Thursday, March 28, 2013

Maundy Thursday

The Last Supper
Leonardo da Vinci
Lest I forget...

(All quoted material is from the OAFSSRFTOTN.)
Maundy Thursday (also known as Holy Thursday, Covenant Thursday, Great and Holy Thursday, Sheer Thursday and Thursday of Mysteries) is the Christian feast, or holy day, falling on the Thursday before Easter. It commemorates the Maundy and Last Supper of Jesus Christ with the Apostles as described in the Canonical gospels. It is the fifth day of Holy Week, and is preceded by Holy Wednesday and followed by Good Friday.
Maundy (from Latin Mandatum), or Washing of the Feet, is a religious rite observed as an ordinance by several Christian denominations. John 13:1–17 mentions Jesus performing this act. Specifically, in verses 13:14–17, He instructs them, 14 "If I then, your Lord and Teacher, have washed your feet, you also ought to wash one another’s feet." 15 "For I have given you an example, that you should do as I have done to you." 16 "Most assuredly, I say to you, a servant is not greater than his master; nor is he who is sent greater than he who sent him." 17 "If you know these things, blessed are you if you do them." As such, many denominations observe the washing of the feet on Maundy Thursday of Holy Week Moreover, for some denominations, foot-washing was an example, a pattern. Many groups throughout Church history and many modern denominations have practiced foot washing as a church ordinance.
And of course this week is also the celebration of Passover -
The Jewish people celebrate Passover as a commemoration of their liberation over 3,300 years ago by God from slavery in ancient Egypt that was ruled by the Pharaohs, and their birth as a nation under the leadership of Moses. It commemorates the story of the Exodus as described in the Hebrew Bible especially in the Book of Exodus, in which the Israelites were freed from slavery in Egypt.
In the narrative of the Exodus, the Bible tells that God helped the Children of Israel escape from their slavery in Egypt by inflicting ten plagues upon the ancient Egyptians before the Pharaoh would release his Israelite slaves; the tenth and worst of the plagues was the death of the Egyptian first-born.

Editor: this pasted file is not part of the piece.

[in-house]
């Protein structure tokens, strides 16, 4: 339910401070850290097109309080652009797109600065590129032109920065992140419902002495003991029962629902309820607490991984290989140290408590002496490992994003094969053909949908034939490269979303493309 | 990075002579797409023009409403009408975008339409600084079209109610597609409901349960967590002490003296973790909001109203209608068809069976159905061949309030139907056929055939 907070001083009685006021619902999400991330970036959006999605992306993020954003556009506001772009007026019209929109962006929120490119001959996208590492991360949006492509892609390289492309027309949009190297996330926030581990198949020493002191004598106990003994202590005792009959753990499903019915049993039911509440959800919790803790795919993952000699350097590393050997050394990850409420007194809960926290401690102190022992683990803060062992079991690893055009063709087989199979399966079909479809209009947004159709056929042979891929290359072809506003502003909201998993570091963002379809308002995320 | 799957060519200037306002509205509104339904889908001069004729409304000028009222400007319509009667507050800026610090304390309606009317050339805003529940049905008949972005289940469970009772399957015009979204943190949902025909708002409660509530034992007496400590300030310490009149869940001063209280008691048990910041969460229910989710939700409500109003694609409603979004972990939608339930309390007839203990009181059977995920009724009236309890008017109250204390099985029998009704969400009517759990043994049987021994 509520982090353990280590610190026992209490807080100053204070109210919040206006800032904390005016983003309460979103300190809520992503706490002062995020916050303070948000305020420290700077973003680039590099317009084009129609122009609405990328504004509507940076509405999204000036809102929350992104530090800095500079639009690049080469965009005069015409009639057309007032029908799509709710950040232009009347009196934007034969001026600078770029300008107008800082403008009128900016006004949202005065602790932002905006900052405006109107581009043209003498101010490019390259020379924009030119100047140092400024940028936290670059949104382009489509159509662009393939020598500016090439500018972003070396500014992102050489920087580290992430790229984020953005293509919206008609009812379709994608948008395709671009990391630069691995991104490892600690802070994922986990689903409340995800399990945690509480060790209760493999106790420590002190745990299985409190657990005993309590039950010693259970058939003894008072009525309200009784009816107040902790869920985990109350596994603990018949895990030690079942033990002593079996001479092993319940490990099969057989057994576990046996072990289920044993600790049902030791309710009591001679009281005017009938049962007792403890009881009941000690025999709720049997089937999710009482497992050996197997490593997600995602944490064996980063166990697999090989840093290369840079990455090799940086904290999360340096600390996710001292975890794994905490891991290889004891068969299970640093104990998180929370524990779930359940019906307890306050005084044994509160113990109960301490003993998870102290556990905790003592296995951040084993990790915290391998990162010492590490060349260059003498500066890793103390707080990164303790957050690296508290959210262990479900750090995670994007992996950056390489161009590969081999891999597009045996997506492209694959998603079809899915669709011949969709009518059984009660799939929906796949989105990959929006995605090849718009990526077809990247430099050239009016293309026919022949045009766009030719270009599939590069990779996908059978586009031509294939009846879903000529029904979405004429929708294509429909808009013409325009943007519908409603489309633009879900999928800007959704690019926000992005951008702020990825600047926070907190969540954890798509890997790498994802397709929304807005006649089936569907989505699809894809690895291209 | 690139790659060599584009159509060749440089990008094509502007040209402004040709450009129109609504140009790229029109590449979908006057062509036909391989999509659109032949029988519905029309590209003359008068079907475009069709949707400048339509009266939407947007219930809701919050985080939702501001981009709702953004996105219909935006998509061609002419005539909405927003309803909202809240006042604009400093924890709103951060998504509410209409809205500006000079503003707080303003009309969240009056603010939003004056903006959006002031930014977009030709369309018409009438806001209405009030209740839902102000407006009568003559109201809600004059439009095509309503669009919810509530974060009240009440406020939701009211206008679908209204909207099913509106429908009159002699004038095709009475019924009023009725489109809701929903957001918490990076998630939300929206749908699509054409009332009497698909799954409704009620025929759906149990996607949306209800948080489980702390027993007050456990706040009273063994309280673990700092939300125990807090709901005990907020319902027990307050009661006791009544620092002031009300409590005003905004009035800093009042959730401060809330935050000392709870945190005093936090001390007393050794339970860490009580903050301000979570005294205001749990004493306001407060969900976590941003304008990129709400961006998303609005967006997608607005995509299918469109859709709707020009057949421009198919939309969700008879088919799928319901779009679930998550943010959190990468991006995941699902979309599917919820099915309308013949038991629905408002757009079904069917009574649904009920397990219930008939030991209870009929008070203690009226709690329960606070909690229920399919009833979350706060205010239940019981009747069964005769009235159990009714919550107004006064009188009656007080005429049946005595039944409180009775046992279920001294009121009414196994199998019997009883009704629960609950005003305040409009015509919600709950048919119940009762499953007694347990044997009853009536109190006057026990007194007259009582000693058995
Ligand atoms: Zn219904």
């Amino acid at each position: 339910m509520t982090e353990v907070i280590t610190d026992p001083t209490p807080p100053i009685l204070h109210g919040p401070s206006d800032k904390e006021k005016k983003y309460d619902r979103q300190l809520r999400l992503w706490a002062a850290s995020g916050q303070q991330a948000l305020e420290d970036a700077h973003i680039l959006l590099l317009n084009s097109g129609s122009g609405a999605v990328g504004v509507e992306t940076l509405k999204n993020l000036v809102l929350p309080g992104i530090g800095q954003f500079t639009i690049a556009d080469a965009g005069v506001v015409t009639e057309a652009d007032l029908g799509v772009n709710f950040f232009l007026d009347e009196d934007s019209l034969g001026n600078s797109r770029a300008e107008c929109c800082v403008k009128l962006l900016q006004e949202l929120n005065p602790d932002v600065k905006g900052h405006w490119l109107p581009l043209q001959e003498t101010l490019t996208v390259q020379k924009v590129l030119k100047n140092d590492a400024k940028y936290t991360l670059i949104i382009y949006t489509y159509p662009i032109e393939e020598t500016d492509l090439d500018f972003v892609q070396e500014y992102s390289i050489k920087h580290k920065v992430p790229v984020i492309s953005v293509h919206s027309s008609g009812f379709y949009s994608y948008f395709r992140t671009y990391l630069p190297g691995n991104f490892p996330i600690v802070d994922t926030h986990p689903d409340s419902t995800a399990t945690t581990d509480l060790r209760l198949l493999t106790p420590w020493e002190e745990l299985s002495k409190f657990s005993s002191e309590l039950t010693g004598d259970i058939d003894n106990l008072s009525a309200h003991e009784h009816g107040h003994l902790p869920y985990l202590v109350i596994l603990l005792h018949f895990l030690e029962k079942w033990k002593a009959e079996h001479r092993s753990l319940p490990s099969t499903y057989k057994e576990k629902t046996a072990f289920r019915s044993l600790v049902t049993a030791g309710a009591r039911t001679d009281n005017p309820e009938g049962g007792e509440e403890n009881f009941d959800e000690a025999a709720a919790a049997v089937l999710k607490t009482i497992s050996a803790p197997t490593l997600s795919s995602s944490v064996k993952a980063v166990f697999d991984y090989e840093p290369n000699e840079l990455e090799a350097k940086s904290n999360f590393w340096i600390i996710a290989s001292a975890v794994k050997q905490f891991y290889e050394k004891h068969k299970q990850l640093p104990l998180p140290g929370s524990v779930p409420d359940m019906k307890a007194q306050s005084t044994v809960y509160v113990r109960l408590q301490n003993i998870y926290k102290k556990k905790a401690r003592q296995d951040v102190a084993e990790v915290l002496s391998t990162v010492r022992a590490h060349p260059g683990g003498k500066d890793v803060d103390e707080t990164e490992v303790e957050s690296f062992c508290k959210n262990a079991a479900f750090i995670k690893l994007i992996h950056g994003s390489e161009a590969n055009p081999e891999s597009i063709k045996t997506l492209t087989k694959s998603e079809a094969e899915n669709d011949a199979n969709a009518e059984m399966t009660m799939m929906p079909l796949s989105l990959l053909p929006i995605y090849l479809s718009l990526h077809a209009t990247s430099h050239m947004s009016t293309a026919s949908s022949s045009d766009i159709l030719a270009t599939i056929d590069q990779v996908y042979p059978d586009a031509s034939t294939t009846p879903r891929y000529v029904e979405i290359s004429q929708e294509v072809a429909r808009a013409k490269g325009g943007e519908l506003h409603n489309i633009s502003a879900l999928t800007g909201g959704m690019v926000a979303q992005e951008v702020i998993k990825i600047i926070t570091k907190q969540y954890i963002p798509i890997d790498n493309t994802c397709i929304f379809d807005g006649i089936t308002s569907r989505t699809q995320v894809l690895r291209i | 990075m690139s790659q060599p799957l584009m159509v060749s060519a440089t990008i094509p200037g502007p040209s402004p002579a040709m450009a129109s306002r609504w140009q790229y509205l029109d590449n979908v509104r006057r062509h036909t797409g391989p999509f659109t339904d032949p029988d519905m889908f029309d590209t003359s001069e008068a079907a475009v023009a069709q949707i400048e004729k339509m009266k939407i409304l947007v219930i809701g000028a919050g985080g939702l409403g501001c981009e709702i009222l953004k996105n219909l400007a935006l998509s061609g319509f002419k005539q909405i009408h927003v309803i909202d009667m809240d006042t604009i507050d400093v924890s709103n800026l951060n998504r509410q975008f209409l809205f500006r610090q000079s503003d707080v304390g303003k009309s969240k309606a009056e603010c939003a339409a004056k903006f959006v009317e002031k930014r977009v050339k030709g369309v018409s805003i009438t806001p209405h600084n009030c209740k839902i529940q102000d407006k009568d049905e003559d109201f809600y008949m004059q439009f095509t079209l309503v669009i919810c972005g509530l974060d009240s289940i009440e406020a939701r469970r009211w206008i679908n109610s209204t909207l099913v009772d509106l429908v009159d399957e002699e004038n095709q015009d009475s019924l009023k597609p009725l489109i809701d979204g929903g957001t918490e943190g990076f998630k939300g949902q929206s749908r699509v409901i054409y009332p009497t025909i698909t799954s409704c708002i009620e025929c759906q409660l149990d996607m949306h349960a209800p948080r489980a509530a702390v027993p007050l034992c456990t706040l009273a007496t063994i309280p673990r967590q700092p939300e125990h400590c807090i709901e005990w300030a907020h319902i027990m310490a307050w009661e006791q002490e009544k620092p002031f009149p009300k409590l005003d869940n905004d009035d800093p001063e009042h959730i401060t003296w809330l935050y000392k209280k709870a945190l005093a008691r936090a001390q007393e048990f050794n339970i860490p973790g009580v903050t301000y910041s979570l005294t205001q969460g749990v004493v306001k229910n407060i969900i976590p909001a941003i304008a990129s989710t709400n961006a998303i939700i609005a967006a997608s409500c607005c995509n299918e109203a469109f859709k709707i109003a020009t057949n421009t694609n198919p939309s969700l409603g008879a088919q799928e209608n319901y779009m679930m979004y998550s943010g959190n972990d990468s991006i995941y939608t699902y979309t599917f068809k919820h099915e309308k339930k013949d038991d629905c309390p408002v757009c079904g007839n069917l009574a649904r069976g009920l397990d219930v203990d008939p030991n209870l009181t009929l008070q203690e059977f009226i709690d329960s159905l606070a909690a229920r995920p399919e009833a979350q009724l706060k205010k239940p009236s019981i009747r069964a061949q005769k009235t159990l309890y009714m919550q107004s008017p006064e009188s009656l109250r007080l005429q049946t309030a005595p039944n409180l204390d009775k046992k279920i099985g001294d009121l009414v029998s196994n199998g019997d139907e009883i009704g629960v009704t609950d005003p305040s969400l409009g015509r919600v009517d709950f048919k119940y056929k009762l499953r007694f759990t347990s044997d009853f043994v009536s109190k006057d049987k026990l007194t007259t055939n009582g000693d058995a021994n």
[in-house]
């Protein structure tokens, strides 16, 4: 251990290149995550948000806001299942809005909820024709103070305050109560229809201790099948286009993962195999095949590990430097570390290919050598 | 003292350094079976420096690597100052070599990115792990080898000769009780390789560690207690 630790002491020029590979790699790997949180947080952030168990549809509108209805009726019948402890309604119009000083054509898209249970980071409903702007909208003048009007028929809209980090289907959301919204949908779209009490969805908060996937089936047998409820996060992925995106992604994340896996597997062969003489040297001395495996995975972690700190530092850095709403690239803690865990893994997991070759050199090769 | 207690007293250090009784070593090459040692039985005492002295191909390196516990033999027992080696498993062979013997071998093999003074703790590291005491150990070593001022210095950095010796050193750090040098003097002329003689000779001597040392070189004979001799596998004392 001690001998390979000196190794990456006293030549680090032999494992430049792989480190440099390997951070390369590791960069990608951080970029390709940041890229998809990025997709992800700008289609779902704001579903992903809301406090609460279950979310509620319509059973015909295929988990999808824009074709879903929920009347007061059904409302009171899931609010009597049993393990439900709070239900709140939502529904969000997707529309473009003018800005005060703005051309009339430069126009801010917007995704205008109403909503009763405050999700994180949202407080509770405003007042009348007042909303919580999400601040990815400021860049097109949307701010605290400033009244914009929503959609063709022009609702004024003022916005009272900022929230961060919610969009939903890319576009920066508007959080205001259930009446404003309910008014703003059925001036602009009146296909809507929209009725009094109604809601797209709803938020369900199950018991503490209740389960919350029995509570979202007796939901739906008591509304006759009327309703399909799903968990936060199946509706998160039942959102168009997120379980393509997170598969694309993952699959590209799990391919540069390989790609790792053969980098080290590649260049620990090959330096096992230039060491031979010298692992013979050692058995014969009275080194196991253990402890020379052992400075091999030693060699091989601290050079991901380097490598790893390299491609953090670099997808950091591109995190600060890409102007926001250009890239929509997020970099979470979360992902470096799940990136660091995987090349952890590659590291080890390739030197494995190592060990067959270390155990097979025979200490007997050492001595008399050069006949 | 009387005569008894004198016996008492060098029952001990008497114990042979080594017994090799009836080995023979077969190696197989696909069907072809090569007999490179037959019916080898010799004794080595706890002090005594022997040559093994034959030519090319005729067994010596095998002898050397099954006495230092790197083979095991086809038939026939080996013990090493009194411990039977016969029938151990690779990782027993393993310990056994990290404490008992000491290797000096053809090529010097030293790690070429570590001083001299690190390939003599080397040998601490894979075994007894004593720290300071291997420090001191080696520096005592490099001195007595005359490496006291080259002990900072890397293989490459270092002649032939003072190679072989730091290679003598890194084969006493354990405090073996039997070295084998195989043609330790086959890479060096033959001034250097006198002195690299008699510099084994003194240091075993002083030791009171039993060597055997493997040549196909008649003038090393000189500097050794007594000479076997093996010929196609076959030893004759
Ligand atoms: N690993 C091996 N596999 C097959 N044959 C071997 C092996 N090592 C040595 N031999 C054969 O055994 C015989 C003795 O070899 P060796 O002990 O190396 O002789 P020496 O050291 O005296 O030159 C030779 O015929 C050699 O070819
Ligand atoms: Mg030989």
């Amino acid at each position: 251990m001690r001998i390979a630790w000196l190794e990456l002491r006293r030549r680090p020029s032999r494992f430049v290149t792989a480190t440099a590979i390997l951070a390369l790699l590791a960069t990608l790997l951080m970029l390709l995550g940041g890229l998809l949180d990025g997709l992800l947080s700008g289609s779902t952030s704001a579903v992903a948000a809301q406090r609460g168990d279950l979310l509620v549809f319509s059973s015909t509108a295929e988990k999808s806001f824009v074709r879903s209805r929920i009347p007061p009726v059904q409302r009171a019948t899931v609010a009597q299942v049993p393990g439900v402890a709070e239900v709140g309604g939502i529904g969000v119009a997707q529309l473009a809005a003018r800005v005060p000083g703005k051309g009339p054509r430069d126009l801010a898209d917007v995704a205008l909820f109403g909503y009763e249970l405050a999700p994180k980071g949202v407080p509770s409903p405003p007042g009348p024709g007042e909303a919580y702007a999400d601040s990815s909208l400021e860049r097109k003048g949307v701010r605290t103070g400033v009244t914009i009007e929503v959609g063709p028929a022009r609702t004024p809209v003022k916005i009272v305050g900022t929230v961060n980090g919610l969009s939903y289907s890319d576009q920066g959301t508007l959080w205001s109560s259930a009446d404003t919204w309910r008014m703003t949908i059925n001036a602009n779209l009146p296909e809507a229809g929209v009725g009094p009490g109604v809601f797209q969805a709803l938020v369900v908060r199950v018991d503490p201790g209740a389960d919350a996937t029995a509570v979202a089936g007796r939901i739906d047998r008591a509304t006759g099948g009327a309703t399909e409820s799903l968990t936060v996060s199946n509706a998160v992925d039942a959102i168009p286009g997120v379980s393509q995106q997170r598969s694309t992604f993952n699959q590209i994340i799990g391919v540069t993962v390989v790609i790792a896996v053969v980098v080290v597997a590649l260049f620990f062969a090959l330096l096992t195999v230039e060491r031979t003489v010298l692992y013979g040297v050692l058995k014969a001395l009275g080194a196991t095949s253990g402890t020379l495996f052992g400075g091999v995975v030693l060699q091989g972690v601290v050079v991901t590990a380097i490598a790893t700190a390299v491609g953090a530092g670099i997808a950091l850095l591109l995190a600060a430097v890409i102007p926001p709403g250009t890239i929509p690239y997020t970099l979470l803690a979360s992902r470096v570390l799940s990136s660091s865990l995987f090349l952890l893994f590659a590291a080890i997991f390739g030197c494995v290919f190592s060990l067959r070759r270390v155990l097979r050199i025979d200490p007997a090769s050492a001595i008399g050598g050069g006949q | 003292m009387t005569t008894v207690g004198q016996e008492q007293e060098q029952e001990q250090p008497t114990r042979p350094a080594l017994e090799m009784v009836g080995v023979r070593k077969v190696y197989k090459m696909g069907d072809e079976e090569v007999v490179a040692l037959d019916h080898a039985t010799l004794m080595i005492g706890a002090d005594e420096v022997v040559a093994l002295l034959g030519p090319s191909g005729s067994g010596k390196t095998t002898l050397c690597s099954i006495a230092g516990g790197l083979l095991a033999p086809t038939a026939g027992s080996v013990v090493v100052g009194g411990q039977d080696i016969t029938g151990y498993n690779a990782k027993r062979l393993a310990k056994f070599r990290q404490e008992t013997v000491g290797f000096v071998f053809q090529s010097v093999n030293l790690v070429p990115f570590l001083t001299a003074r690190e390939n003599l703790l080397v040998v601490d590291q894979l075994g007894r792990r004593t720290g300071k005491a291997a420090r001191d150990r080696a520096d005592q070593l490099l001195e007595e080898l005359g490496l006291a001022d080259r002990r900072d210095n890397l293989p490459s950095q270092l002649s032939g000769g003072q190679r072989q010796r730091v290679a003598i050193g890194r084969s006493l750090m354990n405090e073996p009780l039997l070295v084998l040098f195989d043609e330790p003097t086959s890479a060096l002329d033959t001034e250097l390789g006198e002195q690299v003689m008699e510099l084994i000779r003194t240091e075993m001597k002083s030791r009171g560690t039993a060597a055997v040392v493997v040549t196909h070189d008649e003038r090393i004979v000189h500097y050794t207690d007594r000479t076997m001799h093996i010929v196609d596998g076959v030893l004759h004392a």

The Israelites were instructed to mark the doorposts of their homes with the blood of a slaughtered spring lamb and, upon seeing this, the spirit of the Lord knew to pass over the first-born in these homes, hence the name of the holiday. There is some debate over where the term is actually derived from. When the Pharaoh freed the Israelites, it is said that they left in such a hurry that they could not wait for bread dough to rise (leaven). In commemoration, for the duration of Passover no leavened bread is eaten, for which reason it is called "The Festival of the Unleavened Bread". Thus Matzo (flat unleavened bread) is eaten during Passover and it is a symbol of the holiday.
It was to Jerusalem Jesus went, to celebrate Passover with his Disciples and to fulfill his destiny. Without Judaism, there would be no Jesus. Without Jesus there would be no salvation. I hope we would always remember just how intertwined these two great faiths are and to treat each other with love and respect.

Of course, I would hope that regardless of what faith someone professes, we would always treat each other with love and respect. Whether we believe it or not, we are all God's children and we are all brothers and sisters in His Sight.

I will be reflecting deeply on the meaning of this weekend and the events which took place two millennia ago. Especially when I look around me at the secular world. Without my faith I would be in absolute despair at times. But I have faith and I have hope.

Regardless of which of these two faiths you adhere to, or whether you adhere to no faith at all, may God grant you peace, long life and happiness. Never lose hope.



Silly Sarge will return, it's just that 
sometimes Serious Sarge has to get a
few words in.

2 comments:

Just be polite... that's all I ask. (For Buck)